The Humble Petion Of Sophia Matilda Woodberry Prayeth that the Honourable Directors and Governors of the Bank of England will have Mercy on their Humble Petioner now A Prisoner in Newgate and Permit her to plead Guilty to the Minor Offence your Petioner had not left her Fathers house but one month when she was Apprehended and it being her first Offence your Humble Petioner Implores Forgiveness of the Honourable Gentlemen and hopes that they will listen to their Poor Prisoners Petion your Petioner was Over persuaded to do it not thinking of the Dainger it would plunge her and her whole Family into She thinks it her Duty to Inform the Honourable Genn that the Notes was bought of Henry Capper 4 Charles Street Drury Lane Your Humble Petioner as in Duty Bound will ever Pray
[BECLS: took decision 15 Mar. 1820.]
492. [F25/8/58] Samuel Longman, Newgate, 7 April 1820, to Charles Christmas, Bank investigator
Sir, I Beg Leave to take Liberty of writing to you concerning beening confind here for the Bank Buisness there fore if you would have the Goodness to come In to Me and Give it to me from under your hand Not to Prosecute I will tell you where the Man Lives and his decripson and Been an old Sail Master in the trade and has sold them to me and Brought in to this trouble
I am your humble Sert Samuel Longman
493. [F25/8/59] William Woodhead, Newgate, undated in April 1820, formal petition
That the Honourable the Governor and Directors of the Bank of England will have mercy on their Humble Petitioner now A Prisoner in Newgate on A charge of passing A forged note and Permit him to plead guilty to the minor offence Your Petitioner haveing neither Father nor Mother liveing and being A long while out of Employment was betrayed into the offence not knowing the consequence and haveing previous borne a good character and being his first offence your Humble Petitioner implores forgiveness of the Honourable Governor and Directors of the Bank of England, and thinks it his duty to inform that the Note was bought of Henry Capper 4 Charles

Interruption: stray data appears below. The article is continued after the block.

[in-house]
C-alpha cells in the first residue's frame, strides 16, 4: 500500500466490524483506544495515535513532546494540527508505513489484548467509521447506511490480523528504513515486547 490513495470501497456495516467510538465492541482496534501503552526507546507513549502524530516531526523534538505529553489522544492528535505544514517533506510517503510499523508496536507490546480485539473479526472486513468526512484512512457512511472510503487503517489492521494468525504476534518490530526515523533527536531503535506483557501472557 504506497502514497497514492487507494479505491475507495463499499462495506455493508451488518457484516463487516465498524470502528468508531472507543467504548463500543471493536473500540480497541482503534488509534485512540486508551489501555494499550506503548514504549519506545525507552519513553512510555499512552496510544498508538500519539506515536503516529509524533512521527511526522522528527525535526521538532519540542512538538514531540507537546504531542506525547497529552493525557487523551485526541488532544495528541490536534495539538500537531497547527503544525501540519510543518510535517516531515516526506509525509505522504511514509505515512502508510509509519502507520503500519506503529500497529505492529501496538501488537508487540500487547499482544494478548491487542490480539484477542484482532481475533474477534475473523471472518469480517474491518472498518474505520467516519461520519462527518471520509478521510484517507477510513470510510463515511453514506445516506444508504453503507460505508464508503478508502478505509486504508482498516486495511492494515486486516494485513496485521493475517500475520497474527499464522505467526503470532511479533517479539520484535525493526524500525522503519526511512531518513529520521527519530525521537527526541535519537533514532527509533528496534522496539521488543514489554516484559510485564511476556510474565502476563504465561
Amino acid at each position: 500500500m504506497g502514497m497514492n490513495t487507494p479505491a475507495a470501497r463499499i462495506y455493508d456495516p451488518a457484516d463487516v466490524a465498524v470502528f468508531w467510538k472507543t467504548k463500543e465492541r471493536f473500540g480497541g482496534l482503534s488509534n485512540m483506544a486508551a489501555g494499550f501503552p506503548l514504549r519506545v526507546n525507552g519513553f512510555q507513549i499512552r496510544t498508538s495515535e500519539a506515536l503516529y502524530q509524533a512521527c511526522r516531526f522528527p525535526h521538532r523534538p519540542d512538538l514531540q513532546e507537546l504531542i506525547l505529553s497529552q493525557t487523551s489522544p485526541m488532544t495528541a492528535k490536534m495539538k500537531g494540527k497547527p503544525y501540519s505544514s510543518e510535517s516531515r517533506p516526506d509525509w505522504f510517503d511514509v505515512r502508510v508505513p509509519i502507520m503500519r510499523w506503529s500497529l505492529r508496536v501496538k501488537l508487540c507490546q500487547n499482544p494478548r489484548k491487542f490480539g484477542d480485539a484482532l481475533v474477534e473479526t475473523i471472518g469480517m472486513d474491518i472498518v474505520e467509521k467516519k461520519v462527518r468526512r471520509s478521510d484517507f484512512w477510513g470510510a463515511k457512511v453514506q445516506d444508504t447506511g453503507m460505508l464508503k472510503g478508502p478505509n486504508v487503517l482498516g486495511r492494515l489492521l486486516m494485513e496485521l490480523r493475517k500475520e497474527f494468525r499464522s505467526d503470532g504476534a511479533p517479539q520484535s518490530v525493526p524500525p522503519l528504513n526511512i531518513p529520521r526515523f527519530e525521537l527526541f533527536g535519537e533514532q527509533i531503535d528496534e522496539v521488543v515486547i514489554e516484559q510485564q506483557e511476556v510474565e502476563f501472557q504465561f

Street Drury Lane, and hopes they will hear the prayer of their Humble Petitioner William Woodhead
[BECLS: 29 Mar. 1820, had decided on lesser charge.]
494. [F25/8/60] Moses Bannister, Newgate, 16 October 1820
Mr Rooker Sir, I Hope you will Excuse the liberty I Have taken in adressing you – but my Reasons are to aquaint you were we use to get the nots from – Sturgess & Overton & me use to by them of a man of the name of John dart [sentenced to fourteen yrs trspn, OB, May 1821] at the man in the moon noble St Goswell St but is now moved to the Coach & Horses Fann St Goswell St were he is still selling them to Explain to you in whate way Sturgess Pland it with the offiscers to apurehend me will be unnesacerey as I Should soppose you are or soon will be aquaintend with as you have Sturgess allreddey in Custedey and I should soppose you will overton befor Long – but above all I Hope you will not suffer the seller of them to go unpunishd – that is the Case of so miny Poor famaleys Comming to distinction – I Hope Sir you will Teake my Case into your Humain Concideraiton & grant me that Relife you seme best fit for belive me sir I never should Have Pasd another note if I Had not been drawn into and my Praiears and that of my unfortunent wife and famaly will be Ever Liftend up for your welfare and Prosperty Pray Sir Look over my Case and be as Lining as you Can towards me and if you whant Eney information that is in my Power to Give I Ham quite Readey to Communecoat it to Eney Person you may think Proper to Send
I Remain sir your Humble Srt Moses Bannister
Plese sir Excuse the writing
495. [F25/8/61] James Downes, Newgate, 19 June 1820
Sir, As I have been made the fool of a designing party and been, innocently on my part drawn into this dreadful situation, I am therefore fully determin'd for my own sake and for the happiness of my wife and family, (provided I can obtain my discharge) to inform you of a Man that has pass'd several bad Notes, as well as where they were pass'd together with the person they were had of, should you Sir think this worth your attention you will find that I have been the dupe of these peaple and that I have a claim to be exonerated from the base treatment I have experienced, I am Sir With great respect Your very Obedt Servt James Downes
496. [F25/8/62–3] George Seymour, Newgate, 12 June 1820